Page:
The end result is a new SpiralSprite class that still has the customizability, the rotation (now leveraging the existing Sprite Spin and SpinSpeed properties), and that can be rendered extremely quickly on the SpriteSurface.
The code for the modified SpiralSprite
//SpiralSprite class by Jason Milliser
public class SpiralSprite : Sprite
public SpiralSprite(int arms, float radiusmin, int radiusmax, int armslope, int slopelength, bool isSpinningClockwise, Color CenterColor)
//arm slope is the number of lines drawn to the center of the spiral. Also controls the tightness of teh spiral.
//slopelength is the length of each line segment of each spiral. longer lines can tighten spiral, but quality will go down.
slength = slopelength;
_centerColor = CenterColor;
_direction = isSpinningClockwise;
_radiusMax = radiusmax;
_radiusMin = radiusmin;
_armSlope = armslope;
_arms = arms;
Shape = new Rect(0-_radiusMax, 0-_radiusMax, _radiusMax * 2, _radiusMax * 2);
//calculate points of spiral
protected internal override void Process()
//we now need to create points only once, rotation performed by transformed
if (_points != null)
int theta = 0;
float sinvalue = 0;
float cosvalue = 0;
double altitude = 0;
float faltitude = 0;
double radiusscale = 0;
double dradiusmin = 0;
int rdegrees = 0;
//preliminary math calculations
theta = 360 / _arms;
if (_points == null)
_points = new Point[_arms * _armSlope + 1];
for (int arm = 0; arm < _arms; arm++)
for (int seg = 0; seg < _armSlope; seg++)
if (_direction == true)
rdegrees = (seg * slength) + (arm * theta);
rdegrees = -(seg * slength) - (arm * theta);
while (rdegrees < 0) rdegrees = rdegrees + 360;
while (rdegrees >= 360) rdegrees = rdegrees - 360;
radiusscale = _radiusMax - _radiusMin;
dradiusmin = _armSlope;
altitude = (seg + 1) / dradiusmin;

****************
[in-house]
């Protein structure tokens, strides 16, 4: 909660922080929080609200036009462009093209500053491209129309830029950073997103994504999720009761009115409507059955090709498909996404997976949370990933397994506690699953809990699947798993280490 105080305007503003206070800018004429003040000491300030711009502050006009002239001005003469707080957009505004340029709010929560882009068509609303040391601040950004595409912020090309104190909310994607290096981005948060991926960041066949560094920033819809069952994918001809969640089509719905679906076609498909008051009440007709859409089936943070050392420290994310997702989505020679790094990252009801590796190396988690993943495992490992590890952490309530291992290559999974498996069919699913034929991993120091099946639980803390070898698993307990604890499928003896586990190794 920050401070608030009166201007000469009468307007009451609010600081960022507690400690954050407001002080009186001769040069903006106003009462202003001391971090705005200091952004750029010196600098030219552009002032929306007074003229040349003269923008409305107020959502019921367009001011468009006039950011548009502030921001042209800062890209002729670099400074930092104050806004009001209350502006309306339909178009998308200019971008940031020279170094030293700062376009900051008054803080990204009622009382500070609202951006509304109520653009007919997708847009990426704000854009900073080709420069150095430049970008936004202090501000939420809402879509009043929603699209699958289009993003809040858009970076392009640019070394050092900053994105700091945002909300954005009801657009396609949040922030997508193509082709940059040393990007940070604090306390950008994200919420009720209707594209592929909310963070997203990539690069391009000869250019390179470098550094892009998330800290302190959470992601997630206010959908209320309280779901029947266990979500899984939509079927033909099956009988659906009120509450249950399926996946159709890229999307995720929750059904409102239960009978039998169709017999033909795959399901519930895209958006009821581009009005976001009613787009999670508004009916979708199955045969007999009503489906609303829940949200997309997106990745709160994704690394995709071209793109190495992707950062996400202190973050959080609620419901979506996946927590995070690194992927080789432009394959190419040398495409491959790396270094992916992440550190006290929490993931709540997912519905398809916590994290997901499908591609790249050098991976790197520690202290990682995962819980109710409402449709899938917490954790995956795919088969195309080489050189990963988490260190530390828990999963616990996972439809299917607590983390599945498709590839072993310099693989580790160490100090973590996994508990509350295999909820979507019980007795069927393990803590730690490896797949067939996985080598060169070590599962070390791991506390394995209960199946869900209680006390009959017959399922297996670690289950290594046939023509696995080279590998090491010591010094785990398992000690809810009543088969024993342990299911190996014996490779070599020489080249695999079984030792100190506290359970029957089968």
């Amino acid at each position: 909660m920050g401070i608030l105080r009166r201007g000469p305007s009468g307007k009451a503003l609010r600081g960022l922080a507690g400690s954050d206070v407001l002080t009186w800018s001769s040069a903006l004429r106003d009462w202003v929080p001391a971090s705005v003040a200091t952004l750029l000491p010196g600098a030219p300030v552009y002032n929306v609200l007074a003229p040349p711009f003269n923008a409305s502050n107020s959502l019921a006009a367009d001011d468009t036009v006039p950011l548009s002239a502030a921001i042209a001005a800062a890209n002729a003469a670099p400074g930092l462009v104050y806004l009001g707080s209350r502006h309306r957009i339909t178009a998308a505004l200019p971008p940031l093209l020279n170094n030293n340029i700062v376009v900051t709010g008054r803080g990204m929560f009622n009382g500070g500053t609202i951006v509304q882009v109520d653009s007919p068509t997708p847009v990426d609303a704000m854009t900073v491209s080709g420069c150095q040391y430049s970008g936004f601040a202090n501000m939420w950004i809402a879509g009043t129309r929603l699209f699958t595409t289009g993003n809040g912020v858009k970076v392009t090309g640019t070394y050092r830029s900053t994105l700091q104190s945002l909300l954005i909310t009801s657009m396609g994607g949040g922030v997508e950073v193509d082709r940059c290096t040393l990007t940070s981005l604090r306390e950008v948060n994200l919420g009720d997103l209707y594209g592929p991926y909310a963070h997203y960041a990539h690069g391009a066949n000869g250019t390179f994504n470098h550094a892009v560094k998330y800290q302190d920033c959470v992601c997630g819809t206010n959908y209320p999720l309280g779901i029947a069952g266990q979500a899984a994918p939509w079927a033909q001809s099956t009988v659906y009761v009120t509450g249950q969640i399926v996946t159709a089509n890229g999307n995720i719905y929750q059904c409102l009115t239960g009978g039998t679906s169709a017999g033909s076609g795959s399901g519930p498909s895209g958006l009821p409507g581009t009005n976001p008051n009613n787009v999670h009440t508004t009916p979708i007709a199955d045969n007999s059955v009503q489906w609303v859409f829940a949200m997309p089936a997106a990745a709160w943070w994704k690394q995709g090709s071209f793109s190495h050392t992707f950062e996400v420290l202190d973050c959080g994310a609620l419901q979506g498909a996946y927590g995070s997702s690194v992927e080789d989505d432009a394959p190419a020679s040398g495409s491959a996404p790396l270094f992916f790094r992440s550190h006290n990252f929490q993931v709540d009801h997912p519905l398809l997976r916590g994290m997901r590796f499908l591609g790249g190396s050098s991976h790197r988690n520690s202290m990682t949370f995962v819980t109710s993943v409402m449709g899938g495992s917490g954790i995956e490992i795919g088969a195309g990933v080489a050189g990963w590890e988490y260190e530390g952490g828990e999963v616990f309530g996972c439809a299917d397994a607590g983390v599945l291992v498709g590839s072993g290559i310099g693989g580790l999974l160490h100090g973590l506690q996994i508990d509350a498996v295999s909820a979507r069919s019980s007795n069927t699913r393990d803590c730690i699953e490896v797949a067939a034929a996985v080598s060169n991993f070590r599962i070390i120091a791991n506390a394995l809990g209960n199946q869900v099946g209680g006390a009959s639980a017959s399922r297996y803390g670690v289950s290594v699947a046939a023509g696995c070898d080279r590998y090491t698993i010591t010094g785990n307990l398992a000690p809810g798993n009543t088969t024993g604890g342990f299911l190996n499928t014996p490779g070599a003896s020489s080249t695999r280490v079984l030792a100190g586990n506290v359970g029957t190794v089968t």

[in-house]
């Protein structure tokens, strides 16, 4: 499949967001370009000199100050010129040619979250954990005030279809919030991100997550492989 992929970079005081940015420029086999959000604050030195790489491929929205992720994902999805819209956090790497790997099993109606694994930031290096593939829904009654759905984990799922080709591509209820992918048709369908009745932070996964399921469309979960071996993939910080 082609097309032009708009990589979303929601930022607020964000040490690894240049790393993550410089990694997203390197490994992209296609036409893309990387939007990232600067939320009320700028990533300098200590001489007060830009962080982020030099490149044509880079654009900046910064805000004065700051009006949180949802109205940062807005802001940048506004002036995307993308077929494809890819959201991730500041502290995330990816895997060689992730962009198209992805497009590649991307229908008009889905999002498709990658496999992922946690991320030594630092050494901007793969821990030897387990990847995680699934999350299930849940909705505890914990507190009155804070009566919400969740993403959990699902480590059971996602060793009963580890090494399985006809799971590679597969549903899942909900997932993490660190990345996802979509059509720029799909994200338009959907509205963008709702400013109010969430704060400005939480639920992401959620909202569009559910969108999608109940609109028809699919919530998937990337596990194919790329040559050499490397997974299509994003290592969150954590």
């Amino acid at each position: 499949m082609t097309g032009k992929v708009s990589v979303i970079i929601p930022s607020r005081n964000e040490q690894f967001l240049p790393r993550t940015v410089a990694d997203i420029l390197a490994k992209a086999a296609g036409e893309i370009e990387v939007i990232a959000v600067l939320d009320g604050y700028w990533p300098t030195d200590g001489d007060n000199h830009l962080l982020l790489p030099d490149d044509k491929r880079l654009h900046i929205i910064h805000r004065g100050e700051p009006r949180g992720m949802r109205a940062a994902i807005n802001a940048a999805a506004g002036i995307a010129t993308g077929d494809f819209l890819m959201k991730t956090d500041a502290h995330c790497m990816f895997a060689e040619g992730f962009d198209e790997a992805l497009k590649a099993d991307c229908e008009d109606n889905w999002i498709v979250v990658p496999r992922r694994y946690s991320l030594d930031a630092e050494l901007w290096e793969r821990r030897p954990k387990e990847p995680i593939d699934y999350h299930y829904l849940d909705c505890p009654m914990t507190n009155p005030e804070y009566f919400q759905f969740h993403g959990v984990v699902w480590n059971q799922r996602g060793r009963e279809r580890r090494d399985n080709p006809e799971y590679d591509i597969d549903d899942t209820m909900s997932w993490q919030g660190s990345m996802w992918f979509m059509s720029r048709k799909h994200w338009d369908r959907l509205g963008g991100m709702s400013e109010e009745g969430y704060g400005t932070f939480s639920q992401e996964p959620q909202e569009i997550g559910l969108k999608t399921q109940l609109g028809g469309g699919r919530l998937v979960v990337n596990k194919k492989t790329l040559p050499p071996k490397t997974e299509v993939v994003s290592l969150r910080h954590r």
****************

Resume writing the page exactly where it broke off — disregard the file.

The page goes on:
altitude = radiusscale * altitude;
dradiusmin = _radiusMin;
altitude = dradiusmin + altitude;
faltitude = Convert.ToSingle(altitude);
sinvalue = LookupTables.Sin(rdegrees) * faltitude;
cosvalue = LookupTables.Cos(rdegrees) * faltitude;
_points[(arm * _armSlope) + seg].X = sinvalue;
_points[(arm * _armSlope) + seg].Y = cosvalue;
//Render the sprite
protected internal override void Render(DrawingContext dc)
if (_points != null)
//Create the Geometry if it doesn't yet exist
//this needs to be done on the same thread, so it's done here and not in Process
if (_geom == null)
_geom = new StreamGeometry();
StreamGeometryContext sgc = _geom.Open();
sgc.BeginFigure(_points, false, false);
points = new List ();
for (int i = 1; i < _points.Length; i++)
sgc.PolyLineTo(points, true, true);
//Transform the location to match the sprite's position
Transform t = new TranslateTransform(X - Surface.OffsetX, Y - Surface.OffsetY);
Transform rotate = new RotateTransform(FacingAngle);
//Create gradient brush so spiral fades out
RadialGradientBrush rgb = new RadialGradientBrush(_centerColor, Colors.Transparent);
//Draw the spiral geometry
dc.DrawGeometry(null, new Pen(rgb, 2), _geom);
//Draw the central back hole
dc.DrawEllipse(Brushes.Black, null, new Point(0, 0), 7, 7);
private Point _points;
private int _arms;
private float _radiusMax;
private float _radiusMin;
private int _armSlope;
private Color _centerColor;
private bool _direction;
private int slength;
private StreamGeometry _geom = null;
private Pen _pen = new Pen(Brushes.Yellow, 1);